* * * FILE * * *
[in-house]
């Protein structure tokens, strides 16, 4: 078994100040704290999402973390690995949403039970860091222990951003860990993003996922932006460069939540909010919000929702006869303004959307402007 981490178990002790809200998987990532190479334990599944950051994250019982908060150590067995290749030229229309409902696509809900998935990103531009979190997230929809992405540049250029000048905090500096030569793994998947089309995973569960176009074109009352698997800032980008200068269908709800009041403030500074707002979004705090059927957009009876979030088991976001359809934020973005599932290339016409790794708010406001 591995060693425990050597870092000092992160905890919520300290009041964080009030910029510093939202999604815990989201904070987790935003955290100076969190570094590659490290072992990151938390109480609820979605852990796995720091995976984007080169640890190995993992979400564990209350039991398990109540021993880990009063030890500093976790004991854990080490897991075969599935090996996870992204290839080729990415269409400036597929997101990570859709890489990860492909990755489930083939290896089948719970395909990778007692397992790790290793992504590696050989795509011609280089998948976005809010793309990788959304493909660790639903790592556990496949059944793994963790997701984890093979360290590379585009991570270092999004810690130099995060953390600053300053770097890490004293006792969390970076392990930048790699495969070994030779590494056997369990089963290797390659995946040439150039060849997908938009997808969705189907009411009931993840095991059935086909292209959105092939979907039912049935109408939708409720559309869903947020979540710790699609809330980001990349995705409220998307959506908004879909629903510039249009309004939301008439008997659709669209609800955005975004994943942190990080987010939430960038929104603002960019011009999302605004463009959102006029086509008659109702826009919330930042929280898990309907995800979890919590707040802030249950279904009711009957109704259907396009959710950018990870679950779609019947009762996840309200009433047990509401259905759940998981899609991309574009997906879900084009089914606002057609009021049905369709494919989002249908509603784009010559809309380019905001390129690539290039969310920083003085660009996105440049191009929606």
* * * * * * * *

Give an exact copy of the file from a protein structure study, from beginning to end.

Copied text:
[in-house]
């Protein structure tokens, strides 16, 4: 078994100040704290999402973390690995949403039970860091222990951003860990993003996922932006460069939540909010919000929702006869303004959307402007 981490178990002790809200998987990532190479334990599944950051994250019982908060150590067995290749030229229309409902696509809900998935990103531009979190997230929809992405540049250029000048905090500096030569793994998947089309995973569960176009074109009352698997800032980008200068269908709800009041403030500074707002979004705090059927957009009876979030088991976001359809934020973005599932290339016409790794708010406001 591995060693425990050597870092000092992160905890919520300290009041964080009030910029510093939202999604815990989201904070987790935003955290100076969190570094590659490290072992990151938390109480609820979605852990796995720091995976984007080169640890190995993992979400564990209350039991398990109540021993880990009063030890500093976790004991854990080490897991075969599935090996996870992204290839080729990415269409400036597929997101990570859709890489990860492909990755489930083939290896089948719970395909990778007692397992790790290793992504590696050989795509011609280089998948976005809010793309990788959304493909660790639903790592556990496949059944793994963790997701984890093979360290590379585009991570270092999004810690130099995060953390600053300053770097890490004293006792969390970076392990930048790699495969070994030779590494056997369990089963290797390659995946040439150039060849997908938009997808969705189907009411009931993840095991059935086909292209959105092939979907039912049935109408939708409720559309869903947020979540710790699609809330980001990349995705409220998307959506908004879909629903510039249009309004939301008439008997659709669209609800955005975004994943942190990080987010939430960038929104603002960019011009999302605004463009959102006029086509008659109702826009919330930042929280898990309907995800979890919590707040802030249950279904009711009957109704259907396009959710950018990870679950779609019947009762996840309200009433047990509401259905759940998981899609991309574009997906879900084009089914606002057609009021049905369709494919989002249908509603784009010559809309380019905001390129690539290039969310920083003085660009996105440049191009929606």